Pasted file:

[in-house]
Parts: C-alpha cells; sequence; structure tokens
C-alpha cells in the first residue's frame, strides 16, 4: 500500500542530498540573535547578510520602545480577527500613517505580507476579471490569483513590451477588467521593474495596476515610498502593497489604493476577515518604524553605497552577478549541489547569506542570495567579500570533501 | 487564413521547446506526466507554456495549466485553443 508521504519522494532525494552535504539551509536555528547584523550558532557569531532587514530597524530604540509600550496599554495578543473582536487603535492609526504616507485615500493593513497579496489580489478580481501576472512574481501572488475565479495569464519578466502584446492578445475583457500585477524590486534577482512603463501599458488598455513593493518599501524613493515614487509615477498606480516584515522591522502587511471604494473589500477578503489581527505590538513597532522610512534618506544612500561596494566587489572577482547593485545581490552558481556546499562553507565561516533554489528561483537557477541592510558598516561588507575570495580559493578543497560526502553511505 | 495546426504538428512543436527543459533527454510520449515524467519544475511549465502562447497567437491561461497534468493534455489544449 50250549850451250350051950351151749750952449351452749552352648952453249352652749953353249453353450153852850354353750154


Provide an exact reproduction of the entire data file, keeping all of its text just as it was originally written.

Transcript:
[in-house]
Parts: C-alpha cells; sequence; structure tokens
C-alpha cells in the first residue's frame, strides 16, 4: 500500500542530498540573535547578510520602545480577527500613517505580507476579471490569483513590451477588467521593474495596476515610498502593497489604493476577515518604524553605497552577478549541489547569506542570495567579500570533501 | 487564413521547446506526466507554456495549466485553443 508521504519522494532525494552535504539551509536555528547584523550558532557569531532587514530597524530604540509600550496599554495578543473582536487603535492609526504616507485615500493593513497579496489580489478580481501576472512574481501572488475565479495569464519578466502584446492578445475583457500585477524590486534577482512603463501599458488598455513593493518599501524613493515614487509615477498606480516584515522591522502587511471604494473589500477578503489581527505590538513597532522610512534618506544612500561596494566587489572577482547593485545581490552558481556546499562553507565561516533554489528561483537557477541592510558598516561588507575570495580559493578543497560526502553511505 | 495546426504538428512543436527543459533527454510520449515524467519544475511549465502562447497567437491561461497534468493534455489544449 50250549850451250350051950351151749750952449351452749552352648952453249352652749953353249453353450153852850354353750154